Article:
Drawing of the Day: Homage to the Queen, 1953

Homage to the Queen
Design for the Coronation Ballet
Oliver Messel, 1953
The Victoria & Albert Museum

“Homage to the Queen” was choreographed by Frederick Ashton as the Sadler's Wells Ballet tribute for the coronation of Queen Elizabeth II on 2 June, 1953. The production was performed at the Royal Opera House. We can tell from production notes which were made at the time that it appears that the production designer, Oliver Hilary Sambourne Messel, (1904 - 1978 ) conceived the ballet opening with an extravagant procession, incorporating both English folk and mythological figures which would close with an Apotheosis showing Elizabeth I as Queen of the Past, handing the Imperial orb to Elizabeth II as Queen of the Present. At the end of the opening, the image of the Queen would be left, as Messel put it, “surrounded with all the virtues and gifts.”

Messel, one of Britain’s leading theatrical designers of the 1930s through 1950s, envisioned this spectacle to be something like a 17th century Jacobean court masque in the manner of Inigo Jones and produced “lavish, fantastical designs” which managers of the ballet noted, “would have cost more than his sets and costumes for the main ballet.” Because of the potential expense, the stage procession of the homage was reduced to a simple entry for the queens of the four elements - Earth, Water, Fire and Air - and their attendant. Messel still got his way—partially. After the ballet, an apotheosis is performed wherein the spirit of the first Elizabeth passes the orb to the second. Here we see one of the storyboard images which Messel produced for his original concept of the homage ballet. This image shows the lion and the unicorn of the Royal arms. The sketch shows the two figures, dancing, facing each other, and carrying flowers which were to be presented to the Queen.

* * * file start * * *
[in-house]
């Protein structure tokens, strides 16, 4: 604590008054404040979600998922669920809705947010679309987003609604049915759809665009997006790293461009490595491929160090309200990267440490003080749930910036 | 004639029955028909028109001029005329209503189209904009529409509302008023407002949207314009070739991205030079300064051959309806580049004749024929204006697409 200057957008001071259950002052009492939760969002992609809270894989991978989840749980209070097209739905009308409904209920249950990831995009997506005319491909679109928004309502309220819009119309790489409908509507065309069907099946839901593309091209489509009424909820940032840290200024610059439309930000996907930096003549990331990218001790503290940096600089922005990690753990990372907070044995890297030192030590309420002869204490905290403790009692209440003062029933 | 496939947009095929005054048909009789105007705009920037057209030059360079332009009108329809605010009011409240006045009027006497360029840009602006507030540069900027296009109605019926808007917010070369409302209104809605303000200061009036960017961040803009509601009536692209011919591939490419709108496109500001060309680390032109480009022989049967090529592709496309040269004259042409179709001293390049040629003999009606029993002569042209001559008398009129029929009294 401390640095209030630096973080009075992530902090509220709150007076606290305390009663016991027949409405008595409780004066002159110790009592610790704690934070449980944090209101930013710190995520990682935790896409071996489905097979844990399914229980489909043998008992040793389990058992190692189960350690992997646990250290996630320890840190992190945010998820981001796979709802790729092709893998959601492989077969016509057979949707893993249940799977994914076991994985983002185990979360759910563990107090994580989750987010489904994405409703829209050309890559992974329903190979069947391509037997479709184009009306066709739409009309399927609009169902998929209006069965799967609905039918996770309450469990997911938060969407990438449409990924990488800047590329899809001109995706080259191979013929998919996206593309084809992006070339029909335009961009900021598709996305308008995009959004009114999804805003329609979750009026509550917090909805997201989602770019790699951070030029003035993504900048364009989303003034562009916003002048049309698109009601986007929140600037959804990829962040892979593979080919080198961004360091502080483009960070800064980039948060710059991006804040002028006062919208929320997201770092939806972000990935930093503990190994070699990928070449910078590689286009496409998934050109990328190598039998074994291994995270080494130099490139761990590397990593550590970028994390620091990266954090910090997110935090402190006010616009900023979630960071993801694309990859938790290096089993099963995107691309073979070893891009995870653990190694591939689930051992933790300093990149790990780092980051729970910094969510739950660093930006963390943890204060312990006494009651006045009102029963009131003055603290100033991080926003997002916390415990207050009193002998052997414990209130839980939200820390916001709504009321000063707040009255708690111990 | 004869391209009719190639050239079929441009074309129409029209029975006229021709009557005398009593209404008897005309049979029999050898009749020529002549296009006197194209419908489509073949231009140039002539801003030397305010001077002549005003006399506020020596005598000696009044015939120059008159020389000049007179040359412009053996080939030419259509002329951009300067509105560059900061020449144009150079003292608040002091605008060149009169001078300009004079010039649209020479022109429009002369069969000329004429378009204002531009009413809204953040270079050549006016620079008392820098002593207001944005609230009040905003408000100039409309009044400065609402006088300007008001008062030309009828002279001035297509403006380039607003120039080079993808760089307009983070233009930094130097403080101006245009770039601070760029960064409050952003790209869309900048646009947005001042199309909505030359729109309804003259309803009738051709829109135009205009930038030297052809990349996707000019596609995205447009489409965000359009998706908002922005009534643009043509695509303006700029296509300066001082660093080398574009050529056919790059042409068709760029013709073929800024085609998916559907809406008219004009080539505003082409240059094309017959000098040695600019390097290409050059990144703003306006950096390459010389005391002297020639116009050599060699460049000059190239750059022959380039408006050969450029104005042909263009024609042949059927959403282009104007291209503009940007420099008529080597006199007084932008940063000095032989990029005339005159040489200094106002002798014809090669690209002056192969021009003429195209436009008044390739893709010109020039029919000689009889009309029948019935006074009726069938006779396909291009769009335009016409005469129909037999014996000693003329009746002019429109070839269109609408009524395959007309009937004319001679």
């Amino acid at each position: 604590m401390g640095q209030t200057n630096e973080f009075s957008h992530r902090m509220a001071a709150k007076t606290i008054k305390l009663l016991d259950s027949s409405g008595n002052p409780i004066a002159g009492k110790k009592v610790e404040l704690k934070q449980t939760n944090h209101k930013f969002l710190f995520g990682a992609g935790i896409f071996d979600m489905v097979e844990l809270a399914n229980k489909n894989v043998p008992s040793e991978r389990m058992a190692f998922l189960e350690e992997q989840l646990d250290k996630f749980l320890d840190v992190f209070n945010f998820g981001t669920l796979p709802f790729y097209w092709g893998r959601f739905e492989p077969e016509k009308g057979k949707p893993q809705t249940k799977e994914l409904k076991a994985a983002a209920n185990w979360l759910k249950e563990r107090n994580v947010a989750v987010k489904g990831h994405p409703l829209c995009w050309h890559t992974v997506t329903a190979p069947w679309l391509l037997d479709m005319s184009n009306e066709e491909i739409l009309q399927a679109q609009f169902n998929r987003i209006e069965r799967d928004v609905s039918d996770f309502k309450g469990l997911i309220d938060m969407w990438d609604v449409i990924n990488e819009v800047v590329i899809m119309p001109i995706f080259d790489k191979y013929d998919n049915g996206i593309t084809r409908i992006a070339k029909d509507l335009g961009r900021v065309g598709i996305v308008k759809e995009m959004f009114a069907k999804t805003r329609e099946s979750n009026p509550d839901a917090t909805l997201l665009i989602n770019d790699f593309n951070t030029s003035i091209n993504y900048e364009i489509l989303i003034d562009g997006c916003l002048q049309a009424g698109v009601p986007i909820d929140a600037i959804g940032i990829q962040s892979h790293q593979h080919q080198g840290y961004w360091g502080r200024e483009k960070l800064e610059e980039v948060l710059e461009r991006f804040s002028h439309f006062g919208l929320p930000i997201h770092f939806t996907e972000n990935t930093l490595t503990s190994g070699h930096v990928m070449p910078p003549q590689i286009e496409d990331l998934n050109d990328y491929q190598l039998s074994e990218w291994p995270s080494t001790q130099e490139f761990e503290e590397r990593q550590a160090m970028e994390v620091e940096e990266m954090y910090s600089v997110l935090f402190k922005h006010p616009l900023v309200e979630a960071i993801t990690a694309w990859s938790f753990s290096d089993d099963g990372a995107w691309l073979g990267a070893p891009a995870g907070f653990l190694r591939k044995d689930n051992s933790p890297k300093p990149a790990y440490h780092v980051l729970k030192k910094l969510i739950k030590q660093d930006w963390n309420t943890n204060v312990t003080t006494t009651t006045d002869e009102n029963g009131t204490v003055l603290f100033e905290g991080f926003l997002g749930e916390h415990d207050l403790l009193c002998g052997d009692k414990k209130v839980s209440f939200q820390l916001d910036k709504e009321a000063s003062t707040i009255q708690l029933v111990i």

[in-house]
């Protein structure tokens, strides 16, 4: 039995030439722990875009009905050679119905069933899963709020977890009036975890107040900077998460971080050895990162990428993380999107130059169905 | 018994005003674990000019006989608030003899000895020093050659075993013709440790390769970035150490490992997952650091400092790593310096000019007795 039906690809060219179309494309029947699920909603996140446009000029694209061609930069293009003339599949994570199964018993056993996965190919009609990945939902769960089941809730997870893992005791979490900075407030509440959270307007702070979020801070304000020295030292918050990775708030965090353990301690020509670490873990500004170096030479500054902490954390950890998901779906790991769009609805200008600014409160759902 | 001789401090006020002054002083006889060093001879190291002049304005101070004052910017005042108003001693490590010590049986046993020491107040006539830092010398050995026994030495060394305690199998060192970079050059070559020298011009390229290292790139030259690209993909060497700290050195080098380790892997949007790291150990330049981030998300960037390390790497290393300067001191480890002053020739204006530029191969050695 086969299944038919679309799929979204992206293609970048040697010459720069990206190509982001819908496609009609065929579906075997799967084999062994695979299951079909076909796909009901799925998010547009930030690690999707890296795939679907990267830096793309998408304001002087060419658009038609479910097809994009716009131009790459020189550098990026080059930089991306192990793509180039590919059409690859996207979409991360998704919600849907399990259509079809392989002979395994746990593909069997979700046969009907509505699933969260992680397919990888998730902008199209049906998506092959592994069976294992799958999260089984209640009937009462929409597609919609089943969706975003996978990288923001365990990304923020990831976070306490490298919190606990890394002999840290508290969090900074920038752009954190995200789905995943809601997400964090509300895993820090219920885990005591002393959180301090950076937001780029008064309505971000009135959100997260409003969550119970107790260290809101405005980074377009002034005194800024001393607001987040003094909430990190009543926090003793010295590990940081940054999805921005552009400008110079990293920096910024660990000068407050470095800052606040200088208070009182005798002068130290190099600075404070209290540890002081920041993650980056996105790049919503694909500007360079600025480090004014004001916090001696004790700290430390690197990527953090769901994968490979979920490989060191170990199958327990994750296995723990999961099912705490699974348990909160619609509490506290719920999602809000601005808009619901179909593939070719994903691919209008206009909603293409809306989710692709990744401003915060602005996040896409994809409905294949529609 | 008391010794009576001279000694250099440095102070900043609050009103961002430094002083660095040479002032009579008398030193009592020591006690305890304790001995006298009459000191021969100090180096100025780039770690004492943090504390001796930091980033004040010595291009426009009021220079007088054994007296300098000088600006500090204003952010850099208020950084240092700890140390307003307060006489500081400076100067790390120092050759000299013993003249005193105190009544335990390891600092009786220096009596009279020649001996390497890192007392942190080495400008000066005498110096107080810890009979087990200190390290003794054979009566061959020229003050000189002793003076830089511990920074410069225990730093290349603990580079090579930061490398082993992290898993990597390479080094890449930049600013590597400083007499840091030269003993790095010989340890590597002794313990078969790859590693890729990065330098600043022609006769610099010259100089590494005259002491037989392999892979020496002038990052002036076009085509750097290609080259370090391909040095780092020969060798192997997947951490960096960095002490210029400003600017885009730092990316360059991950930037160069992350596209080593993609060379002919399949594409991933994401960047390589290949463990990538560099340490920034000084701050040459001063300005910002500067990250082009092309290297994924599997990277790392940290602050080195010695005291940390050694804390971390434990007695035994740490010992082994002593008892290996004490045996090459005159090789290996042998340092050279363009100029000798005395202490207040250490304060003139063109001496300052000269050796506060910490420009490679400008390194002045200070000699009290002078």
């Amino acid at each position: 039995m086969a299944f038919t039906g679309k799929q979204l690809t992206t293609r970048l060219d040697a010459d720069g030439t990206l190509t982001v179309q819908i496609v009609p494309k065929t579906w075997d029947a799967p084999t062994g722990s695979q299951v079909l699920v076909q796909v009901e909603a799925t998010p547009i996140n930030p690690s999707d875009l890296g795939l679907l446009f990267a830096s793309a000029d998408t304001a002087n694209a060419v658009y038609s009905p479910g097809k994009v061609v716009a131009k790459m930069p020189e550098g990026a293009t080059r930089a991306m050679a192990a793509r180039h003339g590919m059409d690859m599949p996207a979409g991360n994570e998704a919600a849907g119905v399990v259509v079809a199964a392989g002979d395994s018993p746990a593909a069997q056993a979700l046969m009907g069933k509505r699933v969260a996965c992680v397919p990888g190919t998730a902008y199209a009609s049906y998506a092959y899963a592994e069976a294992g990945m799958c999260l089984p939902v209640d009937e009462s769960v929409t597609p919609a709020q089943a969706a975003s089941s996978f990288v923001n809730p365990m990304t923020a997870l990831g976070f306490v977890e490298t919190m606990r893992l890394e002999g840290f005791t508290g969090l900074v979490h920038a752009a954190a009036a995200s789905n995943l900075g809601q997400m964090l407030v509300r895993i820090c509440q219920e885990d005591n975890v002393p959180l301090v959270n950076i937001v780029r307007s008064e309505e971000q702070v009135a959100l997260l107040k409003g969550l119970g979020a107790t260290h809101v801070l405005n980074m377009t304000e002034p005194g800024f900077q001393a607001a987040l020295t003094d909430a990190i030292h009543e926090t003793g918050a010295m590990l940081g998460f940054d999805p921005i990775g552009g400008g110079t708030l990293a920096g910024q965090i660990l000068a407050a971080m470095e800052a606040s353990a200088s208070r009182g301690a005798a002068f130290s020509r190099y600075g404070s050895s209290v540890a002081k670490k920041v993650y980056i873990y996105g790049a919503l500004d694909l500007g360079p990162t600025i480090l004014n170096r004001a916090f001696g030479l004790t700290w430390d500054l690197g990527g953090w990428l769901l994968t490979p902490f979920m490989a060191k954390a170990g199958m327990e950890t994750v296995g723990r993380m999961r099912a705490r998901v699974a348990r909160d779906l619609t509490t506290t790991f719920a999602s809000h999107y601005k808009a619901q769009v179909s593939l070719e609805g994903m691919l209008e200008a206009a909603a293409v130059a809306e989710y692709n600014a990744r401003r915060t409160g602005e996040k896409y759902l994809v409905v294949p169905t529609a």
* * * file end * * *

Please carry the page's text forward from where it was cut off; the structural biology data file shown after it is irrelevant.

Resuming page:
Lord Snowdon, onetime husband of Princess Margaret, and Oliver Messel's nephew, inherited Messel's theatrical designs and other artifacts. According to the V&A, “The designs were briefly stored in a disused chapel in Kensington Palace before being housed at the V&A from 1981 on indefinite loan. The V&A Theatre Museum purchased the Oliver Messel collection from Lord Snowdon in 2005.”

Figure of the Day: Queen Mary II , 1695

Model of Queen Mary II
John Nost
Terracotta, 1695
The Victoria & Albert Museum

This statuette of painted terracotta depicts Queen Mary II, consort-of and co-regent with King William III, holding an orb and sceptre and looking towards her left. The Queen wears her crown and bejeweled dress ( and presumably her coronation robes). This figure was a model for a full-size statue which has since been lost, following the fire at the Exchange of 1838.

The 1695 sculpture is the work of John Nost, a native of Malines in The Netherlands, who was first recorded in England around 1678, working at Windsor Castle under Hugh May. Notably, Nost specialized in lead figures, though he also worked in other materials, such as assorted stones and terracotta. A popular artist of the Seventeenth Century, Nost was commissioned to make a numerous lead garden figures for great houses and palaces, including Castle Howard and Hampton Court Palace.